On February 13th, 2014, Facebook expanded its list of gender options from two (“male” or “female”) to over fifty, ranging from “agender” to “genderqueer” to “transsexual woman.” This move was widely praised as a progressive step forward for the social media service. GLAAD claimed that Facebook had “empowered” its users to “accurately describe their own identities on the platform.”
Now that Facebook has made the leap, activists are placing pressure on OkCupid to follow suit and expand its binary list of gender options. As Alex Berg writes on The Huffington Post, “expanding the options would give users the autonomy to choose their identities.” Some transgender and gender non-conforming users are boycotting OkCupid until they reprogram the site to accommodate new gender options.
While a binary list of gender options on online social media and dating services poses a definite problem, I am less enthusiastic about the expansion of categories than some queer and allied activists. Not only am I skeptical of large information-gathering corporations gaining access to more refined information about ourselves, I also worry that folks in positions of privilege might approach these categories in divisive ways.
The French philosopher Michel Foucault observed that we’re only accustomed to understanding power as something that represses us, a force that prohibits our options and opportunities. He referred to this common understanding of power as the “repressive hypothesis,” the idea that power only ever says “no.”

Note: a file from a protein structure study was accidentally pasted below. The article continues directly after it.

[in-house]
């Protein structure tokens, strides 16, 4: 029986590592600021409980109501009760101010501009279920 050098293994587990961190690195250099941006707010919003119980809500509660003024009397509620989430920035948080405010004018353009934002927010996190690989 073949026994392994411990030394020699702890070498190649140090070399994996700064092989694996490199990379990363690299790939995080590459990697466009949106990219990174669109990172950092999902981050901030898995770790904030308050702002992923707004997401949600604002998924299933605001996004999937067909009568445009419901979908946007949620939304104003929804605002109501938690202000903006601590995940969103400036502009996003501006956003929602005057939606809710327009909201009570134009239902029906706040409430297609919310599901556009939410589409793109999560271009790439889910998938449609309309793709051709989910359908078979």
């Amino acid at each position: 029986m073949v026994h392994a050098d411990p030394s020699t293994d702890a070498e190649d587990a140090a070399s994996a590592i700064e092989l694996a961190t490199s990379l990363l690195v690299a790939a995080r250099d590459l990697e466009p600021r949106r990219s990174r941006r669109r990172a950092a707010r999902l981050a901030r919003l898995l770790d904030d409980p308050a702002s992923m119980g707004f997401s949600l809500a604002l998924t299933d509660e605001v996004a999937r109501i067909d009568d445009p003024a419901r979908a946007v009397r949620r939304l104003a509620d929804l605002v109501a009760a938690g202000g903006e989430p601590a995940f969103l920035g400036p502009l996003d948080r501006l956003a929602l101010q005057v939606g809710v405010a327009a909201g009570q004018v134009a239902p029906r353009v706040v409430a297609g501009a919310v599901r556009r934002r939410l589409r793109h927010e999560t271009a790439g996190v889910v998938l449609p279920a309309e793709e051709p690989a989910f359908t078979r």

But power, Foucault warns, also says “yes.” Power also multiplies options in order to regulate us more intimately. As opposed to the sovereign power of centuries past in which regents simply decided who lived and who died, modern power subtly regulates how we live by multiplying our measurable ways of life. Foucault calls this modern power “biopower,” power that touches the very contours of our bodies.
Facebook’s multiplication of gender options is biopower at work. If folks opt into these categories, they give Facebook access to incredibly personal details about their bodies and their understanding of themselves. This, in turn, gives Facebook more metrics by which to measure and advertise to its users.
When we see Facebook or any large organization expand gender options and add new identities, our instinctive reaction under the repressive hypothesis is to shout for joy. Hooray! More is better. Facebook is saying “yes” to gender diversity! But what we don’t see is Facebook’s back end where they will undoubtedly track user’s identifications in order to guide their browsing and purchasing habits. It’s only a matter of time before Facebook starts advertising binders to users who select “trans men” as their gender.
What Foucault teaches us is that the proliferation of new categories is not an inherently liberatory gesture. In fact, the expansion of gender categories on social media and dating sites poses a new set of problems for transgender users. An expansion of categories can create more opportunities to needlessly divide transgender men and women from their cisgender counterparts.